Kelley J. Leigh

Loud World. Quiet Soul. Listen beyond the noise.

Rear View Mirrors

 

rear view mirror

 

Too Brief to Measure

The cry will be a relief. Even so, I dread it like a natural catastrophe.

I sit in the back seat of our family truckster, knees propped against the drivers seat. I sit there because my legs are the shortest in the family. We are on our way to drop off my third son for his first year of college. My husband drives the long western highway. Two of the remaining four brothers sit shotgun and back seat. They lean in to chat with their Dad. After this trip, only one son will live with us at home.

Mountains in the distance on the right, flat plains to the left, and above us sprawls a clear blue morning sky streaked with wispy clouds. Long yellow lane-lines ride off ahead of us to a flat point where the sky meets the asphalt.

We speed toward the horizon.

The constant nag of tears stored behind my eyes feels like the flutter of closed curtains just minutes before a disastrous wind blows through the open window and scatters all the papers off the desk.

It’s coming. A sad surge builds like a storm somewhere in my lungs, or my trachea, or maybe my sternum. I visualize my arms around my son’s ribs in the inevitable goodbye, and a rush of breath detours the regular mouth exit and runs amuck in my skull then pounds on the backs of my eyeballs.

Road markers zip past my window like low-flying self-propelled objects.

I glance at the rear view mirror and remember a dark orange sunset on a different vacation. Back when my days were full of diapers, and children’s books — back when my legs were longer than theirs — I sat shotgun next to my husband. On that journey, we traveled east. The sun set behind us. I glanced into the rear view mirror to check on the brothers; two in car seats, two in seat belts, all with heads that barely reached the head rests and windows. They were all quiet, staring out the window or sleeping. Intense hot oranges of sunset morphed into cool blues and painted my sons with a wash of twilight.

All four faces fit, framed perfectly inside the one small mirror. A sixteen year old version of myself woke up to the sight of those boys and started a present-tense reckoning.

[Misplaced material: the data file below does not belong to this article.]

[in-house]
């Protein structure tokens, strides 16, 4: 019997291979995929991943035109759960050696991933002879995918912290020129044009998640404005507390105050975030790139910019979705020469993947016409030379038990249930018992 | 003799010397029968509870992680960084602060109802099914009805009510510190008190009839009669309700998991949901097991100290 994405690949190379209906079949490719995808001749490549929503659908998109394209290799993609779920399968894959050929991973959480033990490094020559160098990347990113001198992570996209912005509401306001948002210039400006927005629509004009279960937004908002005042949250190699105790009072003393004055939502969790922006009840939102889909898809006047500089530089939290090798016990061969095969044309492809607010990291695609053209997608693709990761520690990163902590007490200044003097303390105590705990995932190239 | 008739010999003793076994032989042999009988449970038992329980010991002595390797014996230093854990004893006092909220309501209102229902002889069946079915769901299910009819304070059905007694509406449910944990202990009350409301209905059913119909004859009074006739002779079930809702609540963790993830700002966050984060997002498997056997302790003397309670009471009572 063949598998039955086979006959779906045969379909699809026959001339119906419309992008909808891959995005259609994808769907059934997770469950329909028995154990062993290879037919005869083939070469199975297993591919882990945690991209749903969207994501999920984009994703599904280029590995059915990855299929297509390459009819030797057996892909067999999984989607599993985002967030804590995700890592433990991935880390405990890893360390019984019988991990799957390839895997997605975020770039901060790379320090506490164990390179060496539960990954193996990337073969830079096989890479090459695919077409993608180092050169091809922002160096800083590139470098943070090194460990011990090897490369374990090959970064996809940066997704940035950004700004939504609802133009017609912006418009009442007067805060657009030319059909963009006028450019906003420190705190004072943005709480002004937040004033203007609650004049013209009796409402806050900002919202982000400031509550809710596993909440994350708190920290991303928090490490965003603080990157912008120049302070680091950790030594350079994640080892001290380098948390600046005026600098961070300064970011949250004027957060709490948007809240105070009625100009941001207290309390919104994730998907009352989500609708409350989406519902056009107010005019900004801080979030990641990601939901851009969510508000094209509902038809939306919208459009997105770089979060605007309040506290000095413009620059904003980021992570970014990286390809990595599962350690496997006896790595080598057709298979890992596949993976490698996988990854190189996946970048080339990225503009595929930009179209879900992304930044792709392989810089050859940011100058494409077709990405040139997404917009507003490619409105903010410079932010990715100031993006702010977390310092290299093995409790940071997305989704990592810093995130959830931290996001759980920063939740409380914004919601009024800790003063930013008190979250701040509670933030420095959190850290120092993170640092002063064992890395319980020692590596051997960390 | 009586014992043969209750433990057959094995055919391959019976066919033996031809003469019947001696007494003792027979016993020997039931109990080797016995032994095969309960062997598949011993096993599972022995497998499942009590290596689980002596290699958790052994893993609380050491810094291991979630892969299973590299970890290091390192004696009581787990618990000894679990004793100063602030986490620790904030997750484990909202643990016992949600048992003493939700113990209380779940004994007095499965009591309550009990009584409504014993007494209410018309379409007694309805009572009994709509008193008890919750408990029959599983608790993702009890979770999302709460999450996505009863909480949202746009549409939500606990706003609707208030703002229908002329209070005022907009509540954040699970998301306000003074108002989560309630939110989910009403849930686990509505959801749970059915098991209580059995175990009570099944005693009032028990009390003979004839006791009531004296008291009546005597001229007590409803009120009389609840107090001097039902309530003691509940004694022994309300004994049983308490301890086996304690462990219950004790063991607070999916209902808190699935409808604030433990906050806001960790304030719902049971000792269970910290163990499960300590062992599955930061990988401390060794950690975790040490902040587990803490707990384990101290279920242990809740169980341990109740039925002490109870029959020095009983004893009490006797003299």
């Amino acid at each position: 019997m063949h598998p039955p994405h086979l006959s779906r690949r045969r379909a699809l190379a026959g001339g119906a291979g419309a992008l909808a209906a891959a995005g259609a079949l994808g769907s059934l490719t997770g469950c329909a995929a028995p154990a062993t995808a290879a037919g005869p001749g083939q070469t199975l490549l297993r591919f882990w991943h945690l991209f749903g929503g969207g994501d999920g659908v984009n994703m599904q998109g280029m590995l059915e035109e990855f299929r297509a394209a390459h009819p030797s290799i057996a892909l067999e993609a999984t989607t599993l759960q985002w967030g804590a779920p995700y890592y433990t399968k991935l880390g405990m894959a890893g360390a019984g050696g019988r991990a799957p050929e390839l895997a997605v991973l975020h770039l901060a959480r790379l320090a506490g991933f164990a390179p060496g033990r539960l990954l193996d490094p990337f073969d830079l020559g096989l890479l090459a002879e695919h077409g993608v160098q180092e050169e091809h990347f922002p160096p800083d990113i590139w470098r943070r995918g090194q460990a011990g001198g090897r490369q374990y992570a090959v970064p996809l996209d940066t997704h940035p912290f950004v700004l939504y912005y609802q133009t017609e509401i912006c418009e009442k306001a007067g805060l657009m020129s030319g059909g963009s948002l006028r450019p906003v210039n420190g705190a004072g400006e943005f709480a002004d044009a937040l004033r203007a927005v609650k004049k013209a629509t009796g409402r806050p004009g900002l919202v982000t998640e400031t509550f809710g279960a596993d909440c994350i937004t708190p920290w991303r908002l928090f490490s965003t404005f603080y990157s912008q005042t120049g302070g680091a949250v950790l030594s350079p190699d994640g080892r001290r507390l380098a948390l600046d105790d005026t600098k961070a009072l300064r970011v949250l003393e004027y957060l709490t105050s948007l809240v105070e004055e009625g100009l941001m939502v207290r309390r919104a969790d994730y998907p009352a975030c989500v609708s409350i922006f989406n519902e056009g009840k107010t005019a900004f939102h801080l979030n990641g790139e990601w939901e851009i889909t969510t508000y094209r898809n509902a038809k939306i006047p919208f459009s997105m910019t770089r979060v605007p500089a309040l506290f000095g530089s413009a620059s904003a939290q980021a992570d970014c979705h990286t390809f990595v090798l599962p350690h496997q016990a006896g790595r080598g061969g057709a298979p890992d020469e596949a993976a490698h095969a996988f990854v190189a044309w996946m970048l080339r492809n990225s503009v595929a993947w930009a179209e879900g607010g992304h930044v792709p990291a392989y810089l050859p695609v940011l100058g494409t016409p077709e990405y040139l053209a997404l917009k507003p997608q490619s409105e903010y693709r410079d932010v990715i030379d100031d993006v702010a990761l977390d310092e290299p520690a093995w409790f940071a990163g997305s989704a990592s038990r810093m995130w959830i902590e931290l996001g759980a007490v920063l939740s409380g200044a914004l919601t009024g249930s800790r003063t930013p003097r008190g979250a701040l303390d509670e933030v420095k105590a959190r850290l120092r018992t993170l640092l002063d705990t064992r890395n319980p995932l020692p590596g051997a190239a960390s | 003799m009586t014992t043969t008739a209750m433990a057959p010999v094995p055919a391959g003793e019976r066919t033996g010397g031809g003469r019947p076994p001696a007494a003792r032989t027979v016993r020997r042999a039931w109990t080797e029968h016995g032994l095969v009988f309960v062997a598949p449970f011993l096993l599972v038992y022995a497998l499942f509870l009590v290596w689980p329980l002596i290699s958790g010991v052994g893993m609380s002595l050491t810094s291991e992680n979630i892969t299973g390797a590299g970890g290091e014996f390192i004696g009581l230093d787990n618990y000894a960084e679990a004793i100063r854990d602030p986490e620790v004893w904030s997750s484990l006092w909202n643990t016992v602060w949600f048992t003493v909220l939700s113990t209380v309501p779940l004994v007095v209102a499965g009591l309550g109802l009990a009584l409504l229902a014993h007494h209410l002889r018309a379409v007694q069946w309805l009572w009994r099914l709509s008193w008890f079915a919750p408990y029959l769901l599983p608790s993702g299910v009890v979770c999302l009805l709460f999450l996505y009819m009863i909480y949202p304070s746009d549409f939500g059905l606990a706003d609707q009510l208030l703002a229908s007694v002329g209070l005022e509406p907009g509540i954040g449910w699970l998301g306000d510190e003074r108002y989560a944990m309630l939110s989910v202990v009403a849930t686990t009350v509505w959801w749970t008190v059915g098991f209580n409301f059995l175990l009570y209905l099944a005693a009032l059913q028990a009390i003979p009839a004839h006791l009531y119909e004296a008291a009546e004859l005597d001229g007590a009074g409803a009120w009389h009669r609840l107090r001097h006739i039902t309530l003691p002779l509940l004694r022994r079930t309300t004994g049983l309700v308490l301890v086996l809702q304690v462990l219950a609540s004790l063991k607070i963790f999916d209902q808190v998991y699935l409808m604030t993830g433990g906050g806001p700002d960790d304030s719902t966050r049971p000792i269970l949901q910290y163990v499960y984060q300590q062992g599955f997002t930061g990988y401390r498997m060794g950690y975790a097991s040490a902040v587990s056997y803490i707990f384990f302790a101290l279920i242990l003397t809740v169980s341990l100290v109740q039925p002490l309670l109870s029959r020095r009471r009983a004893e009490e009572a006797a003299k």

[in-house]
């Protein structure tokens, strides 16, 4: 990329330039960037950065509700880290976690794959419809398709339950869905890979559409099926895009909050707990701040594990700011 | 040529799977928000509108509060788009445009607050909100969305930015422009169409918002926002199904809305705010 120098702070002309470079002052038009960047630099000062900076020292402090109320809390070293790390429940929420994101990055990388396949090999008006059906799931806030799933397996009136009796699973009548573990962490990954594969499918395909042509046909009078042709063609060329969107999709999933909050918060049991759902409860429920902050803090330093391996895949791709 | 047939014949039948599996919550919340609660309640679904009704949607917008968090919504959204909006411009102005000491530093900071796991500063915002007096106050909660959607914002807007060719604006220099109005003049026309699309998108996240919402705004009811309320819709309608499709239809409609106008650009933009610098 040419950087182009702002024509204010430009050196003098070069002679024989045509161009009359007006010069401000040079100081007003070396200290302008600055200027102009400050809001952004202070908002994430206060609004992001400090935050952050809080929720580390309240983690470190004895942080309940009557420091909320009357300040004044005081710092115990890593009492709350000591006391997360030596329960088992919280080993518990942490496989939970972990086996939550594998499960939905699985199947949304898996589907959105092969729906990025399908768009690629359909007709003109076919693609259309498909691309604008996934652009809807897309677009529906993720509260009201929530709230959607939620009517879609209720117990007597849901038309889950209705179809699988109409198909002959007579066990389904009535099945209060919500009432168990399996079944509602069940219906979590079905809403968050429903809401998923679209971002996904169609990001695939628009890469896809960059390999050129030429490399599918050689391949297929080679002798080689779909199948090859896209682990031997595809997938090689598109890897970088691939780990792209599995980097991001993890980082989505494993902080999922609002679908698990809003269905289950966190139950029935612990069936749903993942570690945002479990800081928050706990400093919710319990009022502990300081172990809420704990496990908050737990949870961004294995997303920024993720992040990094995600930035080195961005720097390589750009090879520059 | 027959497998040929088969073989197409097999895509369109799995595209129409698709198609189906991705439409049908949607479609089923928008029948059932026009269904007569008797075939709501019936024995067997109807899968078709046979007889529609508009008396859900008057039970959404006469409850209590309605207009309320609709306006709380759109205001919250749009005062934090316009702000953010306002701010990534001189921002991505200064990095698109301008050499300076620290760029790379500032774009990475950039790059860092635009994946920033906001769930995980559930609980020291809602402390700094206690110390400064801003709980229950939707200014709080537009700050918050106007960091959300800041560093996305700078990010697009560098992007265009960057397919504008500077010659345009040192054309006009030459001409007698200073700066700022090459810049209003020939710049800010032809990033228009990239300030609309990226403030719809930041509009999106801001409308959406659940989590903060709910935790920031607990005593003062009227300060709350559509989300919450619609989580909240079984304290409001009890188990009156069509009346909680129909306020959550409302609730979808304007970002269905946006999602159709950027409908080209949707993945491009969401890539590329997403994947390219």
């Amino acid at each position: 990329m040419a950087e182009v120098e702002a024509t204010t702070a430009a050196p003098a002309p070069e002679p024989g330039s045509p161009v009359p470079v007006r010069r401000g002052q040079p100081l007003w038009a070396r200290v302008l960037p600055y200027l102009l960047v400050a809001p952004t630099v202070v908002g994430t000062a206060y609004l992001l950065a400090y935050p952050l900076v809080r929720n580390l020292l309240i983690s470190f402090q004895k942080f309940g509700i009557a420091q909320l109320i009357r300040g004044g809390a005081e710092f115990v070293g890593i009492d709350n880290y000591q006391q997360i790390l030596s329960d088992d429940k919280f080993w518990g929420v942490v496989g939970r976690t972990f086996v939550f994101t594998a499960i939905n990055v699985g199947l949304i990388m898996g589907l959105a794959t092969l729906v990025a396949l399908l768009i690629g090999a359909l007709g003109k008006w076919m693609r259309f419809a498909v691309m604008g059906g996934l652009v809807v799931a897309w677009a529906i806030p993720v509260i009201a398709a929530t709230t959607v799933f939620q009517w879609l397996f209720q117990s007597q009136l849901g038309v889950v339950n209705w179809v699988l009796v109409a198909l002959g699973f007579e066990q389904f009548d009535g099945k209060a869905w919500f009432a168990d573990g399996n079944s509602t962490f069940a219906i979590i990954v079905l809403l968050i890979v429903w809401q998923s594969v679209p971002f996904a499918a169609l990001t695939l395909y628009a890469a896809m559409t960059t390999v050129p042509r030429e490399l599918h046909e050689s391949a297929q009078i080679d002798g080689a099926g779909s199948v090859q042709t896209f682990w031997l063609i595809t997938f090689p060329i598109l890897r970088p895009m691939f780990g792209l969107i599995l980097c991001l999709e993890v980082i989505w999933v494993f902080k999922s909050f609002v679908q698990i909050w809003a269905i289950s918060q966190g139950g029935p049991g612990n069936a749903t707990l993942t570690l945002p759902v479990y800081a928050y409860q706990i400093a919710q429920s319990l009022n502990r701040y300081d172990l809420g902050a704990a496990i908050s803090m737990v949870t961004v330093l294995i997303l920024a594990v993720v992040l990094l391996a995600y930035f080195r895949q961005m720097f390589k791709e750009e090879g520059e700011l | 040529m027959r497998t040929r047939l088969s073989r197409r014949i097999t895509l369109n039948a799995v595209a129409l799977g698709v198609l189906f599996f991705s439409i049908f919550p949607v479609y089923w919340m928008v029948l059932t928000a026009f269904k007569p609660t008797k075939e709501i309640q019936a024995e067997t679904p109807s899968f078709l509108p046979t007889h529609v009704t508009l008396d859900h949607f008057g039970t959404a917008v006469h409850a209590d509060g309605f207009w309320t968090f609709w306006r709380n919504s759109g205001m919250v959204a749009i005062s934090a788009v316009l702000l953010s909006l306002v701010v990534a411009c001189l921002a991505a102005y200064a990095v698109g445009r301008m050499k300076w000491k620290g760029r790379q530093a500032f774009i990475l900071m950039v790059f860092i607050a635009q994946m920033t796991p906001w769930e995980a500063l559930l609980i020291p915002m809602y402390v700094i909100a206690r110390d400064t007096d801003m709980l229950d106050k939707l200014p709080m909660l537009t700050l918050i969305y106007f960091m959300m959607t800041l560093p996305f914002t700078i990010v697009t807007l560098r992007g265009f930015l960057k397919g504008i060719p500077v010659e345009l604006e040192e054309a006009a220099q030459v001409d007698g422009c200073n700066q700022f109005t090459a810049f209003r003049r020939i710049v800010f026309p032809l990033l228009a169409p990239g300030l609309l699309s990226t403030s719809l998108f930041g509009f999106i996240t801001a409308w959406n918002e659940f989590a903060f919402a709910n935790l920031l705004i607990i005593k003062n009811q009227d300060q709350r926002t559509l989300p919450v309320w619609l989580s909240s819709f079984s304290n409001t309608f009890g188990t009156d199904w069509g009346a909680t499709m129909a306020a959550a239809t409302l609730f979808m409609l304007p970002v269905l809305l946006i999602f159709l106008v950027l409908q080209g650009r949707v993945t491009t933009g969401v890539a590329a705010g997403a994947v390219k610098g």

“How did I get here? How are these my children? I am married and have children?! When did this all happen?”

Rip Van Winkle dumbstruck, like one big waking surprise,“THIS is my life?!”

The present-day mirror reflects the smile lines worn and grooved in my middle-aged face. The new morning sky disappears in our wake anf I sigh with the goodness of so many fleeting moments, “This is my life.”

Freeway lines speed out from under the car and race in the opposite direction. Time dashes under our tires and away in the distance. My sons’ chatty voices fill the car. My eyes begin to sting like a burn in need of dousing. The extinguishing flood quietly gathers. I know the grieving cry will arrive eventually because sad tears travel the same road as joy.

We ride in the present, between what was and what is to come, in the middle, where the swift rushing weight of bitter sweetness is almost too beautiful to bear. And this is the stuff of faith and courage, to choose to live and fully feel it all.

Today.

 

4 Replies

  1. so TRUE to what exactly has been going thru my mind!I still have an eight year old, two inbetween and then a 19 year old. I KNOW how fast and furious these years go with the experience of my oldest. I want to freeze frame, I am not sure I would know what to do without my boys near me. One day at a time, the Lord knows, this is what I have comfort in. Great post!
    marlece recently posted…sixteenMy Profile

    1. Thanks for your response, Marlece! Clearly you are a fellow boy-mom and get this post … so glad you stopped by.
      Kelley J Leigh recently posted…Rear View MirrorsMy Profile

  2. Ah yes, these feelings. Beautiful written! (Goal met!)
    Angela Giles Klocke recently posted…That time I made a deal with GodMy Profile

    1. Thanks writer friend. : )
      Kelley J Leigh recently posted…Canaries in a Coal MineMy Profile

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